The formal requirements for applying for an EU Blue Card vary in practice, depending on where in Germany the EU Blue Card is applied for. The legal requirements are the same, but the forms, the required documents and the method of submitting the application may differ.

In our overview, you will find the practical requirements for the cities of Berlin, Dortmund, Düsseldorf, Essen, Frankfurt, Cologne, Leipzig, Munich, and Stuttgart with further notes.

For an application abroad and the country-specific practical requirements, you will find all the information for the United Kingdom, South Africa and India here.

The EU Blue Card after Brexit

British professionals will also have the opportunity to apply for an EU Blue Card for Germany after January 01, 2021. Learn more about the possibilities and potential of the EU Blue Card for British nationals here.

Frequently Asked Questions about the EU Blue Card (FAQ):

You can leave Germany for up to 12 months without losing your EU Blue Card. The 12-month period also applies to your family members.

In principle, certain additional payments can be included in the gross basic salary. These payments count towards the minimum salary if the supplements are agreed in the employment contract and are not dependent on the occurrence of certain conditions. Not every salary component is clear from the outset and requires individual examination in case of doubt.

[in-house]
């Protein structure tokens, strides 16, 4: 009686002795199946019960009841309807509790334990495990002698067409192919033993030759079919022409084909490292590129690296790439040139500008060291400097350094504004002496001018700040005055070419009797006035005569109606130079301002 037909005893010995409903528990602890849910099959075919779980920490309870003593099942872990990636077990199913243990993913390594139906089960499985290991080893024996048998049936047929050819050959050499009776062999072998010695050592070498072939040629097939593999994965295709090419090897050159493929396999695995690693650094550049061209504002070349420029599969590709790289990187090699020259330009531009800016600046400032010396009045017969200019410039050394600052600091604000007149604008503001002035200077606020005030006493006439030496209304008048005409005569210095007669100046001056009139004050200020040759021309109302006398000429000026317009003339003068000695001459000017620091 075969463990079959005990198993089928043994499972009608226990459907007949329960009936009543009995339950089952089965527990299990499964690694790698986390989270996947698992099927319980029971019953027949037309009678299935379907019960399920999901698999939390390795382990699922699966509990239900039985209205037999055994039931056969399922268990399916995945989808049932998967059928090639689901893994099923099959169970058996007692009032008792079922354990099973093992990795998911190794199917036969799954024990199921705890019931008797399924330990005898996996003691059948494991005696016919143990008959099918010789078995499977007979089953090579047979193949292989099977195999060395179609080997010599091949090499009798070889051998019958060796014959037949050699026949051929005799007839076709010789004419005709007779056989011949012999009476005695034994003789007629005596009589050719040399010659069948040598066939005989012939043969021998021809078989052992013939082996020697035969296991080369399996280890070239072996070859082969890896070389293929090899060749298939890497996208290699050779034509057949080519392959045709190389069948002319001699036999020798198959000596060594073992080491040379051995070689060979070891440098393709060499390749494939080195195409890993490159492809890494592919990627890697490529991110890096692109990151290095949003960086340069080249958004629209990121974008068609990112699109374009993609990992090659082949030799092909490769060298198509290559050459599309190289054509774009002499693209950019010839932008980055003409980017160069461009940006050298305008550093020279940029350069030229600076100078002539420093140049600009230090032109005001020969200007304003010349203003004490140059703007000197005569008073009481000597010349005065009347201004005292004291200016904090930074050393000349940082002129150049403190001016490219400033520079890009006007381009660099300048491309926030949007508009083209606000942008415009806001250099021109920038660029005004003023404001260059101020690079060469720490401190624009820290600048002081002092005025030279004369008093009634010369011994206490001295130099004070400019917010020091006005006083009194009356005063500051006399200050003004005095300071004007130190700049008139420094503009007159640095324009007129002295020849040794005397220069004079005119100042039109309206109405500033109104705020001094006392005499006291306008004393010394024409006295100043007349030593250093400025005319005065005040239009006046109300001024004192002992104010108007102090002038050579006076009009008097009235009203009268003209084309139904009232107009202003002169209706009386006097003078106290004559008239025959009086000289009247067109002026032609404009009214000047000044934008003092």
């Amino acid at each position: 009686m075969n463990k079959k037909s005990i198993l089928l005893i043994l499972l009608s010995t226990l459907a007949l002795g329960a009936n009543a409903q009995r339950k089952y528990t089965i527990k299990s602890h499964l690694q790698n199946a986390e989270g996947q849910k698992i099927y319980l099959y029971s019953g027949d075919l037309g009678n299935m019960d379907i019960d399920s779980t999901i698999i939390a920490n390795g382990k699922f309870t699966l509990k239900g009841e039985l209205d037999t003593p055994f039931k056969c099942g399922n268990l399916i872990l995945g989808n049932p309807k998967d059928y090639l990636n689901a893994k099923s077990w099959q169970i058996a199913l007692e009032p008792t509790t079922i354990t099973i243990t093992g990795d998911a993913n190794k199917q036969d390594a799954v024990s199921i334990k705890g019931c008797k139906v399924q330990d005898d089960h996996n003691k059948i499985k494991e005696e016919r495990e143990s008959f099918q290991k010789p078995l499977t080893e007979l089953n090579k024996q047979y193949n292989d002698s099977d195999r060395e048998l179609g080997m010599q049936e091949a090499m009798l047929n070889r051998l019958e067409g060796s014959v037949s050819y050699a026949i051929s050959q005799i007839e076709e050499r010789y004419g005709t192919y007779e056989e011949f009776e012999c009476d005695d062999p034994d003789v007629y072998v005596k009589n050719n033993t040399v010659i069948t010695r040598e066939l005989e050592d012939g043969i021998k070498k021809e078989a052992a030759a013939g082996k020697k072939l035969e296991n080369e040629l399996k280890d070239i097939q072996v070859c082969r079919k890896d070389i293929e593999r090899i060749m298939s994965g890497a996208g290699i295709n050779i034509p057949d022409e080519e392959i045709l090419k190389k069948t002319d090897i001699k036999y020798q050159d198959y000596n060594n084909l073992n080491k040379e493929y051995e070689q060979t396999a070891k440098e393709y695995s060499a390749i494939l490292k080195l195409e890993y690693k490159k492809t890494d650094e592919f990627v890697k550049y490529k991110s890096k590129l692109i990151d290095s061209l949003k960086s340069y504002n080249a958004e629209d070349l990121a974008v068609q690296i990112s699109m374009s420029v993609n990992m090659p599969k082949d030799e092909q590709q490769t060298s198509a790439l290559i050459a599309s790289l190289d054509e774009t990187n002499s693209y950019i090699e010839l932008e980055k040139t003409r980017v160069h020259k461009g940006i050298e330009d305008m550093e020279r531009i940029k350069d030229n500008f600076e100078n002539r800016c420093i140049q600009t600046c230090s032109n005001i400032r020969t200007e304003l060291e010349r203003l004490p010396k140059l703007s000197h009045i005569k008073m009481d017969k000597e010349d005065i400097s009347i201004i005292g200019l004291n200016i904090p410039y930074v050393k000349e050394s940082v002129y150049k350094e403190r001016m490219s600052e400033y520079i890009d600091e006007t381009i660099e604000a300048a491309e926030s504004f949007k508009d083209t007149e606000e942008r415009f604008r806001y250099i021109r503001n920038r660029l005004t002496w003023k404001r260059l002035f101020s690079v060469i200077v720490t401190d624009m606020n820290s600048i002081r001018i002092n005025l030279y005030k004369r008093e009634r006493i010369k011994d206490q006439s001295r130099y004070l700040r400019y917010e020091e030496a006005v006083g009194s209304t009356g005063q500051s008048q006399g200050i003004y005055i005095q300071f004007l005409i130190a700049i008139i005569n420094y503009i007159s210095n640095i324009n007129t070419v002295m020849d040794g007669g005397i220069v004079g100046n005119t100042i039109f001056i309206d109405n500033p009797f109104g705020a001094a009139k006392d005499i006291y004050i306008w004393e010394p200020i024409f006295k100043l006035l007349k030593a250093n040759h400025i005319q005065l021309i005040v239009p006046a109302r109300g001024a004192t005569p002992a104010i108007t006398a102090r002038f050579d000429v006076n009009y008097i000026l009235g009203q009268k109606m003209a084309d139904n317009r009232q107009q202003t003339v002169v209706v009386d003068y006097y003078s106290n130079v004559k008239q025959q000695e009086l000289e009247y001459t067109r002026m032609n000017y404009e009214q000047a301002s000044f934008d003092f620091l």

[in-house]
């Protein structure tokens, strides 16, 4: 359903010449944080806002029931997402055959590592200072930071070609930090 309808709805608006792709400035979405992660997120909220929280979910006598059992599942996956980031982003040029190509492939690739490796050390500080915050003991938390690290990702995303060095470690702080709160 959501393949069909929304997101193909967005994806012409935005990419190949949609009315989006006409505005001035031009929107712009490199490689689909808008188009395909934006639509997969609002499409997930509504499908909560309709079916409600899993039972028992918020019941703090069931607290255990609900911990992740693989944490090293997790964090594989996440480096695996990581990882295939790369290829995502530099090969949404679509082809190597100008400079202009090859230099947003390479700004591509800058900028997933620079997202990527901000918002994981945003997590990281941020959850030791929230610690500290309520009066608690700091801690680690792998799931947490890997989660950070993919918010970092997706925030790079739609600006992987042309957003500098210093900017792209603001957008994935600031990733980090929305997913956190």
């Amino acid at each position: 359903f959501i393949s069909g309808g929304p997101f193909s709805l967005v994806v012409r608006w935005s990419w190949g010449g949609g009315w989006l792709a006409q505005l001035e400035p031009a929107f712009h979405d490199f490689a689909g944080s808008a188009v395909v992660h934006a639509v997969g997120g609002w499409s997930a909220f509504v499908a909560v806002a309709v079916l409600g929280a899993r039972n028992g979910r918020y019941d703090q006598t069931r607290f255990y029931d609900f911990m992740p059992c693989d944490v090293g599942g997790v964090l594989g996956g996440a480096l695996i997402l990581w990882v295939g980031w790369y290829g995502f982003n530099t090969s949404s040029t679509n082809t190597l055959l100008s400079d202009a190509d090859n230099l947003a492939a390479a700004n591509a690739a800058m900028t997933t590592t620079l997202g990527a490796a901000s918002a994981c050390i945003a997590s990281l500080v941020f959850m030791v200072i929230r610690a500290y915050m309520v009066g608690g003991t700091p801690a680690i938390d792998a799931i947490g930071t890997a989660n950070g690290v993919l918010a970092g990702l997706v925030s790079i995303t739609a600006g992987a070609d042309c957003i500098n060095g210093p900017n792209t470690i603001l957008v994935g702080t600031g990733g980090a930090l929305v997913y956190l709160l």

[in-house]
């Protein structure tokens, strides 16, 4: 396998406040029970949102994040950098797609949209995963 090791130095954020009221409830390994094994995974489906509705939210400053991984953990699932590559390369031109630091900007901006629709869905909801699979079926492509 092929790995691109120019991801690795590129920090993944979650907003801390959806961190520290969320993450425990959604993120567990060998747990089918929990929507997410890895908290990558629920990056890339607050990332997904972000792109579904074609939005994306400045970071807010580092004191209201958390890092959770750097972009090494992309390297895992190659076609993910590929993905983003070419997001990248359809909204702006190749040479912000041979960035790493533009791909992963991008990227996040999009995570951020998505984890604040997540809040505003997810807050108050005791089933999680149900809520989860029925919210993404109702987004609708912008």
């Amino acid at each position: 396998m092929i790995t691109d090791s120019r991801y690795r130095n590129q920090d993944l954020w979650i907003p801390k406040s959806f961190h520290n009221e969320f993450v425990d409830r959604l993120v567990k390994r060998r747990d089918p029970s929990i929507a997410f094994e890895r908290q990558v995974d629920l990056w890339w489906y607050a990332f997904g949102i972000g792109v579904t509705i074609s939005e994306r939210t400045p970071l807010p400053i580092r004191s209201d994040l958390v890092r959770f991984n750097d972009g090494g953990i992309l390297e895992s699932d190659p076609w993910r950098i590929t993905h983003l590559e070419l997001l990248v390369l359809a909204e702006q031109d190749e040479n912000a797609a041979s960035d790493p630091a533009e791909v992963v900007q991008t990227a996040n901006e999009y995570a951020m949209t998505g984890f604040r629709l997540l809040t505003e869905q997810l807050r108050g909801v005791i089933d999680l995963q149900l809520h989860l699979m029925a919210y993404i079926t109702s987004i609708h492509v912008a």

Yes, your (nuclear) family can accompany you. Spouses, children and, more recently, parents and possibly even parents-in-law (i.e. the parents of your spouse) can apply for and receive a work and residence permit at the same time as you as part of the so-called family reunification procedure. Family reunification can also be applied for as part of the accelerated procedure for skilled workers, which has the advantage that the processing time for the application is identical for you and your family. You can enter Germany together. The family members of an EU Blue Card holder are immediately permitted to work or be self-employed without restriction.
If you are a national of a so-called privileged country, you do not need an entry visa to apply for an EU Blue Card in Germany. These privileged countries that do not require an entry visa include: Australia, Israel, Japan, Canada, the Republic of Korea, New Zealand, the United Kingdom of Great Britain and Northern Ireland and the United States of America. Citizens of other countries generally require a visa for the purpose of gainful employment, which is issued by the responsible German diplomatic mission abroad.